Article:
How more women are drinking like men — and why it’s dangerous
Tuesday June 16, 2015 Retrieved from: http://theagenda.tvo.org/blog/agenda-blogs/how-more-women-are-drinking-men-and-why-it-s-dangerous
If you’re Canadian, you probably drink a lot more alcohol than you think.
Enough booze is purchased per year to supply every person 15 and over with either 480 bottles of beer, 91 bottles of wine or 27 bottles of spirits. But don’t rush to assume it’s all frat boys – if you’re female, middle aged and have a job, you may be among the heaviest drinkers in North America.
Statistics Canada discovered that between 2009 and 2012, the number of male ‘heavy drinkers’ in the province decreased by one per cent but their female counterparts increased by 6.5 per cent. A ‘heavy drinker’ was defined as someone who has at least five drinks on at least one occasion a month. In 2013, the criteria changed to four drinks for females but remained five for males.
Why the rise in tippling women? One likely reason is women’s increased earning power. While women, on average, still make significantly less than men, the most recent data (2011) shows that since 1987, when the Pay Equity Act was passed, the gender wage gap in Ontario has shrunk by 38 per cent. When women compete with men in the professional field, they tend to adopt some of the outward signs of male culture.
“We already know that the more pronounced the role of women, the more equal the drinking rates will become,” says Dr. Jürgen Rehm, director of the Social and Epidemiological Research Department at the Centre for Addiction and Mental Health (CAMH). “And over the last 20 to 30 years, we’ve seen much more emancipation.”
Another reason for rising alcohol abuse rates is intensely focused alcohol marketing towards female consumers. LCBO stores now offer dozens of wines and spirits by brands such as “Girls’ Night Out” (made here in Ontario), “Uv Cake” and “Skinnygirl.”
Since women represent about 85 per cent of consumer shopping and respond most to advertising that helps them bring out the best version of themselves, it’s no coincidence that more low calorie, low carb, ‘healthy’ options line liquor stores shelves than ever before. Take this tagline for vodka brand Voli, for example:
“Enhanced with electrolytes and no more than 81 calories a serving, Voli Light Vodkas is just the sweet drink you need when you and your girlfriends are having a girl’s night in.”
The stress that many women experience in middle age also factors into increased rates of drinking. “There’s a lot of dissatisfaction in women’s lives today: the kids, the career, the marriage, the aging parents, the worries about their own aging,” Gabrielle Glaser, author ofHer Best-Kept Secret: Why Women Drink – and How They Can Regain Control, says in an interview with the Globe and Mail.
However, it’s important for women to recognize that the two sexes were not created equal — at least in terms of alcohol tolerance. Women have smaller quantities than men of the enzyme dehydrogenase that breaks down alcohol in the stomach, making them more vulnerable to adverse consequences of alcohol use. In general, women also have less water in the body, so a woman will absorb about 30 per cent more alcohol into her bloodstream than a man of the same weight who has had the same number of drinks.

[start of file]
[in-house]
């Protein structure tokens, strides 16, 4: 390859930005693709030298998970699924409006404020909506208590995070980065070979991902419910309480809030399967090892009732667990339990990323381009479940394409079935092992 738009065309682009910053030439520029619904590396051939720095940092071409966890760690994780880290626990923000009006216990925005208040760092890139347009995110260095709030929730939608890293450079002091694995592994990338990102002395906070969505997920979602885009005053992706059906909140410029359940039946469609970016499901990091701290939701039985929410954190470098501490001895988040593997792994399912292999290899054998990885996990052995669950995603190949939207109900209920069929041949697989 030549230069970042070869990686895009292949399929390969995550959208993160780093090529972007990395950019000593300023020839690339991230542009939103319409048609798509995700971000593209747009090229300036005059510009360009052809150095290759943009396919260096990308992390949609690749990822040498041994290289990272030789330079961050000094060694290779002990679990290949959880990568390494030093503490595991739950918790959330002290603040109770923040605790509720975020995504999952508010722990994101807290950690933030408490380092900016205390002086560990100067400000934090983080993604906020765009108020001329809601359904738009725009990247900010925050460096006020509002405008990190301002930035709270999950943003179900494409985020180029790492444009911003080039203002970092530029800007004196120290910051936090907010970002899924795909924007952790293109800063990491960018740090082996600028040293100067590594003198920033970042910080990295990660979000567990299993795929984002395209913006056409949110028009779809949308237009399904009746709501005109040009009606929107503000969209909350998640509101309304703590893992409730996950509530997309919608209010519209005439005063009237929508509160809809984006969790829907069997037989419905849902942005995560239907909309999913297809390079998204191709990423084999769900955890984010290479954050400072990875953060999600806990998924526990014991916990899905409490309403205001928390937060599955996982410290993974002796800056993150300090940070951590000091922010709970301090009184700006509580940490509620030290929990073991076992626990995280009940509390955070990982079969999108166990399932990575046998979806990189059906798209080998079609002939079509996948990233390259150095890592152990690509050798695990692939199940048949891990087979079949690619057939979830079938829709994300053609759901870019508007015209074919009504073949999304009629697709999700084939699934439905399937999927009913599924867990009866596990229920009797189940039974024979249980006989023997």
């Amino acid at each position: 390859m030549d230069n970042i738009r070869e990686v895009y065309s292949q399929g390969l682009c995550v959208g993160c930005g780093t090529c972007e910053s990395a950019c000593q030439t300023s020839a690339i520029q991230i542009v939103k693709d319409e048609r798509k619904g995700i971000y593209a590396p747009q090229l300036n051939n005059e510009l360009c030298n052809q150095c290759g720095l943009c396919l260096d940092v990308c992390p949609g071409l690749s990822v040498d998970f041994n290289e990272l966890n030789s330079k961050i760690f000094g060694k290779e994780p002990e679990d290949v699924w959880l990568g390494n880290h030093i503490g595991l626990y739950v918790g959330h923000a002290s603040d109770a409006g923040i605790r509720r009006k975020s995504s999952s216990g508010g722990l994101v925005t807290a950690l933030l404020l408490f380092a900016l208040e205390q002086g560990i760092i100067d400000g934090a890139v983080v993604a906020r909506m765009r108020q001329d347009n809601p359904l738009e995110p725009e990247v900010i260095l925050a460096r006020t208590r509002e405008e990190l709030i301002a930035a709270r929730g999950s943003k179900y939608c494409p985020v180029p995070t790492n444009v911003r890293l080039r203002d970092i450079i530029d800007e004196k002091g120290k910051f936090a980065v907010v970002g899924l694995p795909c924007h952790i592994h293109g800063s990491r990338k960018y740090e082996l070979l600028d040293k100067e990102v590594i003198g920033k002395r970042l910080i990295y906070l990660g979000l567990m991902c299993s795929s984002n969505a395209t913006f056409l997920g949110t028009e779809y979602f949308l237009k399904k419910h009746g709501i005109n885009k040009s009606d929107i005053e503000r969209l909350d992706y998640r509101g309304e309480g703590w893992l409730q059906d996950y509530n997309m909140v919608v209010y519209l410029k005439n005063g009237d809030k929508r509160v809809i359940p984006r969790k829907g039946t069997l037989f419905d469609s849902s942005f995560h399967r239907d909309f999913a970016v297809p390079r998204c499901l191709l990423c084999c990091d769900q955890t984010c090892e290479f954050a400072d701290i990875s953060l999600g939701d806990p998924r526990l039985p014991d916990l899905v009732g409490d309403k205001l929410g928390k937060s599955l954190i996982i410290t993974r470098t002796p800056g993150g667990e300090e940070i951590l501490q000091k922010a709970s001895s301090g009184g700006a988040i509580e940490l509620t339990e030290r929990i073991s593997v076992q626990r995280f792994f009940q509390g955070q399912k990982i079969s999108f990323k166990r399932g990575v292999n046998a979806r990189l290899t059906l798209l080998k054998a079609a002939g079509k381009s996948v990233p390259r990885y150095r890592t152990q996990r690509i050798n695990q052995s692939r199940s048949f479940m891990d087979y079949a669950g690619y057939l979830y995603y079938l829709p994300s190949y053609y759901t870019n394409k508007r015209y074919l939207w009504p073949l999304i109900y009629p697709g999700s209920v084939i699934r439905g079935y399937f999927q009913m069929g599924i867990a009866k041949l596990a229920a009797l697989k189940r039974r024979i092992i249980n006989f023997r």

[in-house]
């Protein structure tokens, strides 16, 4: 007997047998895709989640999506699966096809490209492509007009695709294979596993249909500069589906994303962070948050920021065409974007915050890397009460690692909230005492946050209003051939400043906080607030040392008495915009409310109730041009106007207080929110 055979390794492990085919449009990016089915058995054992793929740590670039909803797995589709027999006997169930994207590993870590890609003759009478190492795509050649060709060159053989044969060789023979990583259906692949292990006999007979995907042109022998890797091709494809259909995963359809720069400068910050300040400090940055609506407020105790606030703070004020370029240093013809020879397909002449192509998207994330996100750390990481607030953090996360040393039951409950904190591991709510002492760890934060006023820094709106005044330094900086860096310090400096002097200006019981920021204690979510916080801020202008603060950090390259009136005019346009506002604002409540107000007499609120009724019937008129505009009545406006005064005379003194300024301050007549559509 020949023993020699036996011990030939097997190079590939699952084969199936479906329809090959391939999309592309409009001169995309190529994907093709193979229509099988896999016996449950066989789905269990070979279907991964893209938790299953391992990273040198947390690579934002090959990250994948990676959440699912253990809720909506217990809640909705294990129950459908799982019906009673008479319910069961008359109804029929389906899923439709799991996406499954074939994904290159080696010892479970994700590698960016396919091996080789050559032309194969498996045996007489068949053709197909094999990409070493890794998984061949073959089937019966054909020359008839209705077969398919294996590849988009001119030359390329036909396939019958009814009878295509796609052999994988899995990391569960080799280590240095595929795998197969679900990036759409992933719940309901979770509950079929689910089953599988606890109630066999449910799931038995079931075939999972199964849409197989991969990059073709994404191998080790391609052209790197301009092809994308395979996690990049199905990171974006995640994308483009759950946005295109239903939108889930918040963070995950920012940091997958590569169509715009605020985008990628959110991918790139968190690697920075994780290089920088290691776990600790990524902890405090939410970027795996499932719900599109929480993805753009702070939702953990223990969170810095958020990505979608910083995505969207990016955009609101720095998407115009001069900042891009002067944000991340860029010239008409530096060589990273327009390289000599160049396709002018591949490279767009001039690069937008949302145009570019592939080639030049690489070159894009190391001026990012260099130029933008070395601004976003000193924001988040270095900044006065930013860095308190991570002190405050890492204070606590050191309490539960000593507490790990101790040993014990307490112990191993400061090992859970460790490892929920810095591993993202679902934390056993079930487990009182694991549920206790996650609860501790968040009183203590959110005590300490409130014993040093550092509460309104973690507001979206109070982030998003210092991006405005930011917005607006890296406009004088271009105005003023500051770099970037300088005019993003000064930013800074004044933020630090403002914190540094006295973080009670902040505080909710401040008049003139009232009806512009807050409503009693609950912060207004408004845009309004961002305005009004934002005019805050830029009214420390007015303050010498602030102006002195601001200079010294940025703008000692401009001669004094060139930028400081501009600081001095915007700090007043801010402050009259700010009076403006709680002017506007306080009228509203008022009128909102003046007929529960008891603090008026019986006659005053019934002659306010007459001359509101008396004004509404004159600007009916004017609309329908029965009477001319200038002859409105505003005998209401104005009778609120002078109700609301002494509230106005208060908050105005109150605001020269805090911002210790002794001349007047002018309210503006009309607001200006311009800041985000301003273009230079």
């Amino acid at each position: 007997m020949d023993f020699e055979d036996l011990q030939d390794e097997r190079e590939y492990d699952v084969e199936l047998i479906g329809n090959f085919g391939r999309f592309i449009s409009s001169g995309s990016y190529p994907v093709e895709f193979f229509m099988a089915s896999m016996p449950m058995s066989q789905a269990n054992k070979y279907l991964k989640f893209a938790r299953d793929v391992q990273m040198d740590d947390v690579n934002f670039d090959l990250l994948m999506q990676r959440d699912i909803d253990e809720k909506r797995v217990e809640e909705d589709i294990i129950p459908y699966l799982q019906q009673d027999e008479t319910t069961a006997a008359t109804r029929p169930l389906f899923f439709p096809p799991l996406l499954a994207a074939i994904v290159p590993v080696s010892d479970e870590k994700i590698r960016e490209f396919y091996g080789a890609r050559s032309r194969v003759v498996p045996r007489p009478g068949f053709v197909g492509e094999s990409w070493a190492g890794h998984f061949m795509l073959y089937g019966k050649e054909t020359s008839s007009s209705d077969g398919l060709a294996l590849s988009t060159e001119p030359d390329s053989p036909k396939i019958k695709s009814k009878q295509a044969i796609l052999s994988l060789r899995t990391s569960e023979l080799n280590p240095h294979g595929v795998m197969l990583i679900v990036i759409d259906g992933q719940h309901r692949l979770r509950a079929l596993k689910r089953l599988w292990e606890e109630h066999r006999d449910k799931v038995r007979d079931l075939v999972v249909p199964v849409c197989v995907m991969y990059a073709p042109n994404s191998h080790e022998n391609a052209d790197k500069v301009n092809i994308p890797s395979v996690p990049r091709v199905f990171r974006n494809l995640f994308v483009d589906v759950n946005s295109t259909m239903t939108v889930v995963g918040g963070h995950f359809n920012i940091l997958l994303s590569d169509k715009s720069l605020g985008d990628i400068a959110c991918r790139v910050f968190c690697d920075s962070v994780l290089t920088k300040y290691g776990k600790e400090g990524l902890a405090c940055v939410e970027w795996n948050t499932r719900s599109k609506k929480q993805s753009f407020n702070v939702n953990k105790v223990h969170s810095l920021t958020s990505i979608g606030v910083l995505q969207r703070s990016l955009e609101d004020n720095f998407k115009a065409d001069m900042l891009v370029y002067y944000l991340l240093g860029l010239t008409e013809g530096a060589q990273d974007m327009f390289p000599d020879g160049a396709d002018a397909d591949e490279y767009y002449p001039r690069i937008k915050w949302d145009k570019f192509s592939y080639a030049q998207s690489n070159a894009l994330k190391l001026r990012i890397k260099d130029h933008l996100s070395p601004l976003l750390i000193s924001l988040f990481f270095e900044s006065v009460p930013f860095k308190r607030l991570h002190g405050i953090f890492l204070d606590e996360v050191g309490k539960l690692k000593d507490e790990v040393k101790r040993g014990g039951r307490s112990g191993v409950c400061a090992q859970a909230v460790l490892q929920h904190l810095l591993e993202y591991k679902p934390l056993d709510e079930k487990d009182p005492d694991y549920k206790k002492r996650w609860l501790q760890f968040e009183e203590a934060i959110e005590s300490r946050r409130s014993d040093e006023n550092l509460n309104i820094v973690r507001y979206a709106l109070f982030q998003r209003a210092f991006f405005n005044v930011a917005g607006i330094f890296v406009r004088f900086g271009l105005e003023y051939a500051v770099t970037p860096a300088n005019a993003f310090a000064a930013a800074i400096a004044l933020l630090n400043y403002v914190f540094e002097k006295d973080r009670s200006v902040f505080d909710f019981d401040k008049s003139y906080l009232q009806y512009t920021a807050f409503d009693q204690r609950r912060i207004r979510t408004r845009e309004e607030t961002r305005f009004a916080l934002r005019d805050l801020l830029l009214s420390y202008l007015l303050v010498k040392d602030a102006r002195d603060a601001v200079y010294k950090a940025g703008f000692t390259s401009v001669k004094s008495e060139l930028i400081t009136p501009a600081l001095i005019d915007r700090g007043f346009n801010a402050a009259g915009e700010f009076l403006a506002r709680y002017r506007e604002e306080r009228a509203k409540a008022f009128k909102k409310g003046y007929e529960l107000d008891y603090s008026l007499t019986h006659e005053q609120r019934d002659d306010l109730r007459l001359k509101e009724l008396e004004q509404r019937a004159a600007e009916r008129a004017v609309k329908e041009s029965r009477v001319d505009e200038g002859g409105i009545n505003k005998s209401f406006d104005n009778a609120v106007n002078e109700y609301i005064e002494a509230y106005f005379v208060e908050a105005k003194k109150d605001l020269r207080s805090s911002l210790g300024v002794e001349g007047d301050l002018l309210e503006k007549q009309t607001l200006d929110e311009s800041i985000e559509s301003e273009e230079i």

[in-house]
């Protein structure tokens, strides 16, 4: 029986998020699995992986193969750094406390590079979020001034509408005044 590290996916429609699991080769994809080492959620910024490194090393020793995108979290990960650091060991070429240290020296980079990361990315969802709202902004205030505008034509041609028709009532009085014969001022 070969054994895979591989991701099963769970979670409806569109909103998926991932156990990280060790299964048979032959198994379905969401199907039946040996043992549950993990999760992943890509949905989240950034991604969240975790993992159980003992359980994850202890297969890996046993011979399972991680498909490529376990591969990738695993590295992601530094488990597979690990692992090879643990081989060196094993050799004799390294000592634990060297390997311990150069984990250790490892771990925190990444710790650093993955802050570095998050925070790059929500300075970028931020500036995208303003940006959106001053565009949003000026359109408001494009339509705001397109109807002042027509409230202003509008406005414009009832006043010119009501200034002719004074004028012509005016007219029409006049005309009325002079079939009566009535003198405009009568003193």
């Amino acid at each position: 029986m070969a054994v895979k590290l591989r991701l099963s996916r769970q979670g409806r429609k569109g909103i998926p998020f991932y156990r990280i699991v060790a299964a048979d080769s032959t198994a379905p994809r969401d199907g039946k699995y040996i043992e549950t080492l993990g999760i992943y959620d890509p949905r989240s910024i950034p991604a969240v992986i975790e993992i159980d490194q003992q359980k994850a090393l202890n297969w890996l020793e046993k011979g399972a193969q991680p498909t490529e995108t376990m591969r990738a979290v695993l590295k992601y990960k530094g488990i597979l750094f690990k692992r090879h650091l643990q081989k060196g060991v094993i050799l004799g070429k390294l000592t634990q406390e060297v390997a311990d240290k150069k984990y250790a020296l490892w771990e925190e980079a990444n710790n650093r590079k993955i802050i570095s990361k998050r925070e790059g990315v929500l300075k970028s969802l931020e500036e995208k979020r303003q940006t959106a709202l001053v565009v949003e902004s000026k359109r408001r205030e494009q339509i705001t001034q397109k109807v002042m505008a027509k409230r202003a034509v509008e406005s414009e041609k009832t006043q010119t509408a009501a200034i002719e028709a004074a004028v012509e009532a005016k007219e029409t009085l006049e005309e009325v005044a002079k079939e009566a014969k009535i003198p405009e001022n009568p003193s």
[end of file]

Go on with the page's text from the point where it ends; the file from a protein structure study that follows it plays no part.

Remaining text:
Many women think the trouble with drinking is primarily liver damage when it comes to their health. This is not so. Drinking alcohol increases the risk of cancer.
Alcohol affects the level of certain hormones in the body, such as estrogen, which is a large factor in breast cancer development.
“For women, even drinking one alcoholic drinks a day can increase your risk of developing breast cancer by 1.5 times,” says Susan Flynn, senior manager of Prevention at the Canadian Cancer Society. “The risk of breast cancer may increase with every additional drink a woman has each day.”
It’s not just breasts at risk, however. Drinking can increase the risk of many types of cancer, including , colon, rectal, esophagus, larynx, liver and mouth cancer. The main component of alcoholic beverages is the carcinogen ethanol. Add to this acetaldehyde, a chemical that is produced when the body metabolizes alcohol, and you have a highly toxic combination known to create cancerous cells in the body.
Then there are the mental health risks associated with alcohol consumption. According to Rehm, the biggest issue with heavy drinking is a mood disorder known as alcohol use disorder (formerly called alcohol abuse). In 2012, 18.1 per cent of Canadians met the criteria for alcohol abuse or dependence.
For Rehm, concerns over the health effects of heavy drinking for both women and men will only increase, given the provincial government’s plans to make wine and beer available on supermarket shelves.
“There is a clear correlation and association between the number of outlets and availability of alcohol and drinking level,” he says. “And of course the harm from alcohol.”
To combat the growth in heavy drinking, he suggests curtailing the number of alcohol outlets, along with two other measures.
“Make it more expensive and ban marketing,” he says. “There’s no reason an Ontario teenager by aged 16 should already have seen millions of posters for alcohol. There is a clear relationship between efforts on TV, radio and sports marketing and the amount of alcohol being consumed. If we ban marketing, that would be one of the easiest solutions. Twenty years ago, you would never have had a wine called ‘Girl’s Night Out.’”